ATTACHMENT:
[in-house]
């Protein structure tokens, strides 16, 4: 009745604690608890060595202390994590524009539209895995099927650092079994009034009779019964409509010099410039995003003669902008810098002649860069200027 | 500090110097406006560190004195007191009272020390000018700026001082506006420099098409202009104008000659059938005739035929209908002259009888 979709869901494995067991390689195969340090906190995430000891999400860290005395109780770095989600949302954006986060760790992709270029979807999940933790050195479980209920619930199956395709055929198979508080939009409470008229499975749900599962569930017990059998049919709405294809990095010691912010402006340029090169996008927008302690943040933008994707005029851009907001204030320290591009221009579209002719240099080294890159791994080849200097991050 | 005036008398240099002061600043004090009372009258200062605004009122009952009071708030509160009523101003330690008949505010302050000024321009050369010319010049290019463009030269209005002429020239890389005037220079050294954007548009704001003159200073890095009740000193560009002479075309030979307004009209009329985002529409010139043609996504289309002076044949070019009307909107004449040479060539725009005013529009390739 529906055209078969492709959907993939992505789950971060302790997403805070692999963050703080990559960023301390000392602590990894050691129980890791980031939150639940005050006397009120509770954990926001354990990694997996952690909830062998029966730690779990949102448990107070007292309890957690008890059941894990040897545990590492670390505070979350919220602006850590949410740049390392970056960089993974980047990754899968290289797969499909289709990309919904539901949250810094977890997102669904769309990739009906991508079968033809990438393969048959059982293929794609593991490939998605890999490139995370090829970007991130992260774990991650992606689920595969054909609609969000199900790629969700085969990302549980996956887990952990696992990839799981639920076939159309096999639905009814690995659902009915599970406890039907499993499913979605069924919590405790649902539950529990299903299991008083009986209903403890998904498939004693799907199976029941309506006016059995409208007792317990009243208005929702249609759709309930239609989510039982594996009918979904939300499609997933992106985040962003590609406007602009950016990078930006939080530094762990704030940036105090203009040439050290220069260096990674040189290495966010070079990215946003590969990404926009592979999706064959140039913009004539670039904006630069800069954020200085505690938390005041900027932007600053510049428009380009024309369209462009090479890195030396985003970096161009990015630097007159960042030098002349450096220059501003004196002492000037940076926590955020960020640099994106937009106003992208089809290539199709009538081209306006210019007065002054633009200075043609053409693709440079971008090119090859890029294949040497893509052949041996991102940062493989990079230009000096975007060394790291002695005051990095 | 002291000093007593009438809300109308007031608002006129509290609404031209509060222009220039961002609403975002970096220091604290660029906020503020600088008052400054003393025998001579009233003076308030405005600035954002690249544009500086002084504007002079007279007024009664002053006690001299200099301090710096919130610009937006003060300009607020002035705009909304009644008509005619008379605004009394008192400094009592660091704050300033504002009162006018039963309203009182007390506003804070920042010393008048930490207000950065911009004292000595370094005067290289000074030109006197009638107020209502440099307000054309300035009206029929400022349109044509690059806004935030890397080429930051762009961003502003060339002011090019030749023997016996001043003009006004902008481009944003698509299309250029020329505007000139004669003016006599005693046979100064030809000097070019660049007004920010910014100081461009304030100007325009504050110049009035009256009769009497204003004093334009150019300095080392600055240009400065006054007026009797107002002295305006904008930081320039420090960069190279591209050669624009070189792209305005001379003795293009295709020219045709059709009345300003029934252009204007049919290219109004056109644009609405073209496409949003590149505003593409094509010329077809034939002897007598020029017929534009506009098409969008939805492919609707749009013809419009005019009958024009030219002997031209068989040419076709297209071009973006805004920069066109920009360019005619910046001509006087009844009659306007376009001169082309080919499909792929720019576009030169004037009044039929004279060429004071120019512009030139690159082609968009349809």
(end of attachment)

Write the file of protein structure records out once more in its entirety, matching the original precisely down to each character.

[in-house]
């Protein structure tokens, strides 16, 4: 009745604690608890060595202390994590524009539209895995099927650092079994009034009779019964409509010099410039995003003669902008810098002649860069200027 | 500090110097406006560190004195007191009272020390000018700026001082506006420099098409202009104008000659059938005739035929209908002259009888 979709869901494995067991390689195969340090906190995430000891999400860290005395109780770095989600949302954006986060760790992709270029979807999940933790050195479980209920619930199956395709055929198979508080939009409470008229499975749900599962569930017990059998049919709405294809990095010691912010402006340029090169996008927008302690943040933008994707005029851009907001204030320290591009221009579209002719240099080294890159791994080849200097991050 | 005036008398240099002061600043004090009372009258200062605004009122009952009071708030509160009523101003330690008949505010302050000024321009050369010319010049290019463009030269209005002429020239890389005037220079050294954007548009704001003159200073890095009740000193560009002479075309030979307004009209009329985002529409010139043609996504289309002076044949070019009307909107004449040479060539725009005013529009390739 529906055209078969492709959907993939992505789950971060302790997403805070692999963050703080990559960023301390000392602590990894050691129980890791980031939150639940005050006397009120509770954990926001354990990694997996952690909830062998029966730690779990949102448990107070007292309890957690008890059941894990040897545990590492670390505070979350919220602006850590949410740049390392970056960089993974980047990754899968290289797969499909289709990309919904539901949250810094977890997102669904769309990739009906991508079968033809990438393969048959059982293929794609593991490939998605890999490139995370090829970007991130992260774990991650992606689920595969054909609609969000199900790629969700085969990302549980996956887990952990696992990839799981639920076939159309096999639905009814690995659902009915599970406890039907499993499913979605069924919590405790649902539950529990299903299991008083009986209903403890998904498939004693799907199976029941309506006016059995409208007792317990009243208005929702249609759709309930239609989510039982594996009918979904939300499609997933992106985040962003590609406007602009950016990078930006939080530094762990704030940036105090203009040439050290220069260096990674040189290495966010070079990215946003590969990404926009592979999706064959140039913009004539670039904006630069800069954020200085505690938390005041900027932007600053510049428009380009024309369209462009090479890195030396985003970096161009990015630097007159960042030098002349450096220059501003004196002492000037940076926590955020960020640099994106937009106003992208089809290539199709009538081209306006210019007065002054633009200075043609053409693709440079971008090119090859890029294949040497893509052949041996991102940062493989990079230009000096975007060394790291002695005051990095 | 002291000093007593009438809300109308007031608002006129509290609404031209509060222009220039961002609403975002970096220091604290660029906020503020600088008052400054003393025998001579009233003076308030405005600035954002690249544009500086002084504007002079007279007024009664002053006690001299200099301090710096919130610009937006003060300009607020002035705009909304009644008509005619008379605004009394008192400094009592660091704050300033504002009162006018039963309203009182007390506003804070920042010393008048930490207000950065911009004292000595370094005067290289000074030109006197009638107020209502440099307000054309300035009206029929400022349109044509690059806004935030890397080429930051762009961003502003060339002011090019030749023997016996001043003009006004902008481009944003698509299309250029020329505007000139004669003016006599005693046979100064030809000097070019660049007004920010910014100081461009304030100007325009504050110049009035009256009769009497204003004093334009150019300095080392600055240009400065006054007026009797107002002295305006904008930081320039420090960069190279591209050669624009070189792209305005001379003795293009295709020219045709059709009345300003029934252009204007049919290219109004056109644009609405073209496409949003590149505003593409094509010329077809034939002897007598020029017929534009506009098409969008939805492919609707749009013809419009005019009958024009030219002997031209068989040419076709297209071009973006805004920069066109920009360019005619910046001509006087009844009659306007376009001169082309080919499909792929720019576009030169004037009044039929004279060429004071120019512009030139690159082609968009349809």